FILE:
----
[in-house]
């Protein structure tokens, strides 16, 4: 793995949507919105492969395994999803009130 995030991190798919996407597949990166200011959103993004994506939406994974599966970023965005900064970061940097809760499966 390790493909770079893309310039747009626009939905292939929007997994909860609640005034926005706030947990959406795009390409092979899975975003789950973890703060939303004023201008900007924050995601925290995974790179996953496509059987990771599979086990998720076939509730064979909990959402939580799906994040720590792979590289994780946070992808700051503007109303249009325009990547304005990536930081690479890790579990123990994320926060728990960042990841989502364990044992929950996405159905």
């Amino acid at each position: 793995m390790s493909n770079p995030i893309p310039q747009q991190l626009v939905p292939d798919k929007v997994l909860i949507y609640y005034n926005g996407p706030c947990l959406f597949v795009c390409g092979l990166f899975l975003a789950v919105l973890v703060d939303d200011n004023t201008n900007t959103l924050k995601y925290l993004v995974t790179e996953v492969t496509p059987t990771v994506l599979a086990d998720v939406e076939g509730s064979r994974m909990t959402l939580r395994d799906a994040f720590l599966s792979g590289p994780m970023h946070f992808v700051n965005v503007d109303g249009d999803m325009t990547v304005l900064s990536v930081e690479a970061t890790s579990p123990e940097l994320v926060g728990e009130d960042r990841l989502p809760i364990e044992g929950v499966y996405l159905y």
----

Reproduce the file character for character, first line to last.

[in-house]
């Protein structure tokens, strides 16, 4: 793995949507919105492969395994999803009130 995030991190798919996407597949990166200011959103993004994506939406994974599966970023965005900064970061940097809760499966 390790493909770079893309310039747009626009939905292939929007997994909860609640005034926005706030947990959406795009390409092979899975975003789950973890703060939303004023201008900007924050995601925290995974790179996953496509059987990771599979086990998720076939509730064979909990959402939580799906994040720590792979590289994780946070992808700051503007109303249009325009990547304005990536930081690479890790579990123990994320926060728990960042990841989502364990044992929950996405159905």
């Amino acid at each position: 793995m390790s493909n770079p995030i893309p310039q747009q991190l626009v939905p292939d798919k929007v997994l909860i949507y609640y005034n926005g996407p706030c947990l959406f597949v795009c390409g092979l990166f899975l975003a789950v919105l973890v703060d939303d200011n004023t201008n900007t959103l924050k995601y925290l993004v995974t790179e996953v492969t496509p059987t990771v994506l599979a086990d998720v939406e076939g509730s064979r994974m909990t959402l939580r395994d799906a994040f720590l599966s792979g590289p994780m970023h946070f992808v700051n965005v503007d109303g249009d999803m325009t990547v304005l900064s990536v930081e690479a970061t890790s579990p123990e940097l994320v926060g728990e009130d960042r990841l989502p809760i364990e044992g929950v499966y996405l159905y």